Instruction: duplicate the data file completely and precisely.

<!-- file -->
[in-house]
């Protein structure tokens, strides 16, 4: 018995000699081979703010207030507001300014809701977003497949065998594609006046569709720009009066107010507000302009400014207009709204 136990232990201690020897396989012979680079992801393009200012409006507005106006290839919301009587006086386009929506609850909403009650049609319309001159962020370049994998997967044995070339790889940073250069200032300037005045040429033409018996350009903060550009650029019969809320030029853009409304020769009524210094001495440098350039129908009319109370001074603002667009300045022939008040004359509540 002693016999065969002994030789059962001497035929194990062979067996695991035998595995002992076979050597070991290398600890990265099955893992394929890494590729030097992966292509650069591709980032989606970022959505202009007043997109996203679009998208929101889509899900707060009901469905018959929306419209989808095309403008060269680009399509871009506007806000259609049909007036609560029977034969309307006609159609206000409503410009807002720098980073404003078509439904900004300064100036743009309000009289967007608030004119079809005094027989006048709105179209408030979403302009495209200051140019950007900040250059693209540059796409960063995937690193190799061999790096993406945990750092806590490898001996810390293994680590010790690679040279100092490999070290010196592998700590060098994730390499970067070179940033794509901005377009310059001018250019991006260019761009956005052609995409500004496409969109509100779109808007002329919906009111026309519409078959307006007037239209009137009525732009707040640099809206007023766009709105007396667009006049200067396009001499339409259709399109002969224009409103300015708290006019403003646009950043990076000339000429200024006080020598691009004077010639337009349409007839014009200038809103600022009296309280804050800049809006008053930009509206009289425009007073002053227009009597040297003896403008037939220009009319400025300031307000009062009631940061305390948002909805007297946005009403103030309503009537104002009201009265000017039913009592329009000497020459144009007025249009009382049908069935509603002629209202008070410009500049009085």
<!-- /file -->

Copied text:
[in-house]
């Protein structure tokens, strides 16, 4: 018995000699081979703010207030507001300014809701977003497949065998594609006046569709720009009066107010507000302009400014207009709204 136990232990201690020897396989012979680079992801393009200012409006507005106006290839919301009587006086386009929506609850909403009650049609319309001159962020370049994998997967044995070339790889940073250069200032300037005045040429033409018996350009903060550009650029019969809320030029853009409304020769009524210094001495440098350039129908009319109370001074603002667009300045022939008040004359509540 002693016999065969002994030789059962001497035929194990062979067996695991035998595995002992076979050597070991290398600890990265099955893992394929890494590729030097992966292509650069591709980032989606970022959505202009007043997109996203679009998208929101889509899900707060009901469905018959929306419209989808095309403008060269680009399509871009506007806000259609049909007036609560029977034969309307006609159609206000409503410009807002720098980073404003078509439904900004300064100036743009309000009289967007608030004119079809005094027989006048709105179209408030979403302009495209200051140019950007900040250059693209540059796409960063995937690193190799061999790096993406945990750092806590490898001996810390293994680590010790690679040279100092490999070290010196592998700590060098994730390499970067070179940033794509901005377009310059001018250019991006260019761009956005052609995409500004496409969109509100779109808007002329919906009111026309519409078959307006007037239209009137009525732009707040640099809206007023766009709105007396667009006049200067396009001499339409259709399109002969224009409103300015708290006019403003646009950043990076000339000429200024006080020598691009004077010639337009349409007839014009200038809103600022009296309280804050800049809006008053930009509206009289425009007073002053227009009597040297003896403008037939220009009319400025300031307000009062009631940061305390948002909805007297946005009403103030309503009537104002009201009265000017039913009592329009000497020459144009007025249009009382049908069935509603002629209202008070410009500049009085």